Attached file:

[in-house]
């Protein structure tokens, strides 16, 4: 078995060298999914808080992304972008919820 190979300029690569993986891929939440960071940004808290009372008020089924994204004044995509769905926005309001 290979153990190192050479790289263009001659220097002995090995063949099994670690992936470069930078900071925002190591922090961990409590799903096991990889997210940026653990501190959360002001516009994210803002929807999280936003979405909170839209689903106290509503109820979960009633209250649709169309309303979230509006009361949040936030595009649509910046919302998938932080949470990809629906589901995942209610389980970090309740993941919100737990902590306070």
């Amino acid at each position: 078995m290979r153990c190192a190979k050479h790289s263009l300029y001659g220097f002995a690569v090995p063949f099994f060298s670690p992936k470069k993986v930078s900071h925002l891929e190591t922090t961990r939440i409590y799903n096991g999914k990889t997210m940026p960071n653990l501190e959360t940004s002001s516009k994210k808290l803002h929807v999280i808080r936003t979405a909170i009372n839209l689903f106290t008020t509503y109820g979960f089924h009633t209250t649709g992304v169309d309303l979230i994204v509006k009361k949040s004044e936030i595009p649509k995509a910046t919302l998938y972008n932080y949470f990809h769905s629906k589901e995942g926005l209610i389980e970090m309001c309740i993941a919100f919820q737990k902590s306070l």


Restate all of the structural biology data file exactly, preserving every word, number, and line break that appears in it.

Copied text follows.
[in-house]
């Protein structure tokens, strides 16, 4: 078995060298999914808080992304972008919820 190979300029690569993986891929939440960071940004808290009372008020089924994204004044995509769905926005309001 290979153990190192050479790289263009001659220097002995090995063949099994670690992936470069930078900071925002190591922090961990409590799903096991990889997210940026653990501190959360002001516009994210803002929807999280936003979405909170839209689903106290509503109820979960009633209250649709169309309303979230509006009361949040936030595009649509910046919302998938932080949470990809629906589901995942209610389980970090309740993941919100737990902590306070």
């Amino acid at each position: 078995m290979r153990c190192a190979k050479h790289s263009l300029y001659g220097f002995a690569v090995p063949f099994f060298s670690p992936k470069k993986v930078s900071h925002l891929e190591t922090t961990r939440i409590y799903n096991g999914k990889t997210m940026p960071n653990l501190e959360t940004s002001s516009k994210k808290l803002h929807v999280i808080r936003t979405a909170i009372n839209l689903f106290t008020t509503y109820g979960f089924h009633t209250t649709g992304v169309d309303l979230i994204v509006k009361k949040s004044e936030i595009p649509k995509a910046t919302l998938y972008n932080y949470f990809h769905s629906k589901e995942g926005l209610i389980e970090m309001c309740i993941a919100f919820q737990k902590s306070l």